Take the 2-minute tour ×
Physics Stack Exchange is a question and answer site for active researchers, academics and students of physics. It's 100% free, no registration required.

I am trying to the calculate the link budget for link between a ground station on Earth (with a particular latitude and longitude) and a rover at a particular location on the surface of Mars, either directly or through a satellite on Mars. Now, if I need to determine the link availability between the rover and the ground station, the first step is to determine weather I have a line of sight between the ground station and the rover.

For this, the first step is to determine whether Mars is above our horizon or not and if so, for how long. This can be easily done using packages such as PyEphem or Novas.

The next step would be to determine if the rover is actually facing Earth or is on the other side of Mars. It is this second step that I need to determine with reasonable accuracy, but have not been able to figure out how to so far.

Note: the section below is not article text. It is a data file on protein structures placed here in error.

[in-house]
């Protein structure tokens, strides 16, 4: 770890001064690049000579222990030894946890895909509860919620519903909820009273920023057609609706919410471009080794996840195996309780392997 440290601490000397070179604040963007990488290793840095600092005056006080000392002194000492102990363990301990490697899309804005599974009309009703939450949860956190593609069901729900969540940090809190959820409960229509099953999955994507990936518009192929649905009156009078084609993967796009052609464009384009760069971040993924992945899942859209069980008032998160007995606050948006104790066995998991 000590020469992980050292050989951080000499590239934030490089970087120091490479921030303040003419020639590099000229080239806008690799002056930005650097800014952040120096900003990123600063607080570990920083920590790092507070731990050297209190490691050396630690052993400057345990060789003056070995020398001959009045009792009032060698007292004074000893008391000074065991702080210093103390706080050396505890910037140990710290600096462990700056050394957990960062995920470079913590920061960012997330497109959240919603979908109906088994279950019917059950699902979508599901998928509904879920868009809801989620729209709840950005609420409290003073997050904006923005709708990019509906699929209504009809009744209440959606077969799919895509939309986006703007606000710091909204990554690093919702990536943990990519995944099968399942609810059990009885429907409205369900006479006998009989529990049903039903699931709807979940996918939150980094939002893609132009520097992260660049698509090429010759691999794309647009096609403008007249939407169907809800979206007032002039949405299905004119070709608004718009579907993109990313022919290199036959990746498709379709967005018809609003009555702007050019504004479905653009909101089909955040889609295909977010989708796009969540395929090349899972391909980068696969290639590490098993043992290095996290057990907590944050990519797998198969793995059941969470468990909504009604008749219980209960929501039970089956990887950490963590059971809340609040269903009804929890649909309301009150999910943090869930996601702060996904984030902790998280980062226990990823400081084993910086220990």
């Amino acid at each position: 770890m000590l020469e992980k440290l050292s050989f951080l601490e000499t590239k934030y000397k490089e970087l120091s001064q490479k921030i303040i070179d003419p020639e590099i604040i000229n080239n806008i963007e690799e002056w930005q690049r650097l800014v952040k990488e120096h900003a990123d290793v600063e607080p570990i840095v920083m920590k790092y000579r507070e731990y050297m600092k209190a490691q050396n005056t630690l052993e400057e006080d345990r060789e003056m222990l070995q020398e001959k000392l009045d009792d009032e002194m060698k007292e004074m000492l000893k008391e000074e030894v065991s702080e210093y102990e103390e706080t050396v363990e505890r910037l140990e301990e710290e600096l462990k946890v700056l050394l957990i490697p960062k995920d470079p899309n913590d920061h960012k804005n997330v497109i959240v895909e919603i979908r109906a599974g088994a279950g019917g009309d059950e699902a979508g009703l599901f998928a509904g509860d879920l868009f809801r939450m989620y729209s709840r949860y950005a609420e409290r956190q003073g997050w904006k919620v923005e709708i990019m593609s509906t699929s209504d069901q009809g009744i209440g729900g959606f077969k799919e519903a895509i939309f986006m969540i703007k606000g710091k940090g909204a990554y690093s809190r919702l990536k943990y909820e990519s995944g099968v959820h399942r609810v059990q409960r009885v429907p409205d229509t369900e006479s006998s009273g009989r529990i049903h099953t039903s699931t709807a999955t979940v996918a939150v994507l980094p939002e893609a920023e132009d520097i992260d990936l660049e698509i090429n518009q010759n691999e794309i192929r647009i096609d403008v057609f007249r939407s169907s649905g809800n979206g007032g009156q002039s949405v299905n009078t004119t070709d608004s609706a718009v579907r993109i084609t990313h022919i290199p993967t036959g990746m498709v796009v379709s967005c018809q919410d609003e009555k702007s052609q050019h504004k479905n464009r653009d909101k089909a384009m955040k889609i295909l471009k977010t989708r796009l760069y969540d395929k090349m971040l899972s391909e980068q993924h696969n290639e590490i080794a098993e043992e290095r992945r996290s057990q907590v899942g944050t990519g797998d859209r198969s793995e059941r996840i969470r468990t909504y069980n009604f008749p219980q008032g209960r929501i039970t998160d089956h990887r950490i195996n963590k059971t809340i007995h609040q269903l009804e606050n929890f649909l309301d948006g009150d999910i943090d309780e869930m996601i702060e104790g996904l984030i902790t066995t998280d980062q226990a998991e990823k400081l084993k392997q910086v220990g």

Later on I would need to include the satellites in the link path as well, but for now, I need to determine if I can get a straight line of sight communication between the rover on Mars and ground station on Earth.

Any sort of help will be appreciated.

share|improve this question
add comment

1 Answer

Your geometrical considerations are the least part of your woes. To calculate LOS length and availability you can use NAIF SPICE toolkit from NASA's JPL. Basically, it all boils down to putting several constraints on the elevation angles (both on the Mars and Earth sides of the link - because of local terrain - which is very important, and also because of extra attenuation loss on the signal's path). In doing this, you have to account for propagation time.

To calculate link budget there are a few other inputs you have to know:

  • frequency used for the uplink and downlink;
  • diameter of the high-gain dishes on the rover and for instance at Goldstone (in fact, actual gains are needed);
  • noise figures for the receivers;
  • losses in the tract;
  • pointing error;
  • peak power for the transmitters;
  • polarization loss;
  • type of modulation and error correction used.

You'd want to know tropospheric humidity along the LOS in Earth's atmosphere, some assessment of possible propagation loss from dust on Mars (hence, reference atmosphere like Mars-GRAM 2010 with some statistical margin); noise from the background and mighty noise sources (like the Sun) possibly near the LOS.

share|improve this answer
add comment

Your Answer


By posting your answer, you agree to the privacy policy and terms of service.

Not the answer you're looking for? Browse other questions tagged or ask your own question.